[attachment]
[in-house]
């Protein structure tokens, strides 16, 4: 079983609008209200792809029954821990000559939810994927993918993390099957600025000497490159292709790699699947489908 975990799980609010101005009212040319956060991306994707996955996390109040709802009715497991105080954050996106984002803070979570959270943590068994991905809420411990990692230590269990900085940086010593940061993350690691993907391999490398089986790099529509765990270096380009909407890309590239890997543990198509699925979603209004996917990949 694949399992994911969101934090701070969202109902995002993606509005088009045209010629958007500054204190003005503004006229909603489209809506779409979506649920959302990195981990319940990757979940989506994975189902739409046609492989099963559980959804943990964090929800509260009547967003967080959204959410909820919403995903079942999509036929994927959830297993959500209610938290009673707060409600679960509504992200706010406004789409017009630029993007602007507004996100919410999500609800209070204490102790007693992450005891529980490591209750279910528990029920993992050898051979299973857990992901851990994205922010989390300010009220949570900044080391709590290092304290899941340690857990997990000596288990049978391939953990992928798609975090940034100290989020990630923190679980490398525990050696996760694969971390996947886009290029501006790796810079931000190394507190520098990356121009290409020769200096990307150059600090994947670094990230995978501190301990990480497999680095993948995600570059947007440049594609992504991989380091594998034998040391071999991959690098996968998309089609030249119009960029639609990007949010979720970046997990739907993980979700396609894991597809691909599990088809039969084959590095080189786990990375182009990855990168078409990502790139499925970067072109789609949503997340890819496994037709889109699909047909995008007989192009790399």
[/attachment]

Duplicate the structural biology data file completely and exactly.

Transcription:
[in-house]
């Protein structure tokens, strides 16, 4: 079983609008209200792809029954821990000559939810994927993918993390099957600025000497490159292709790699699947489908 975990799980609010101005009212040319956060991306994707996955996390109040709802009715497991105080954050996106984002803070979570959270943590068994991905809420411990990692230590269990900085940086010593940061993350690691993907391999490398089986790099529509765990270096380009909407890309590239890997543990198509699925979603209004996917990949 694949399992994911969101934090701070969202109902995002993606509005088009045209010629958007500054204190003005503004006229909603489209809506779409979506649920959302990195981990319940990757979940989506994975189902739409046609492989099963559980959804943990964090929800509260009547967003967080959204959410909820919403995903079942999509036929994927959830297993959500209610938290009673707060409600679960509504992200706010406004789409017009630029993007602007507004996100919410999500609800209070204490102790007693992450005891529980490591209750279910528990029920993992050898051979299973857990992901851990994205922010989390300010009220949570900044080391709590290092304290899941340690857990997990000596288990049978391939953990992928798609975090940034100290989020990630923190679980490398525990050696996760694969971390996947886009290029501006790796810079931000190394507190520098990356121009290409020769200096990307150059600090994947670094990230995978501190301990990480497999680095993948995600570059947007440049594609992504991989380091594998034998040391071999991959690098996968998309089609030249119009960029639609990007949010979720970046997990739907993980979700396609894991597809691909599990088809039969084959590095080189786990990375182009990855990168078409990502790139499925970067072109789609949503997340890819496994037709889109699909047909995008007989192009790399």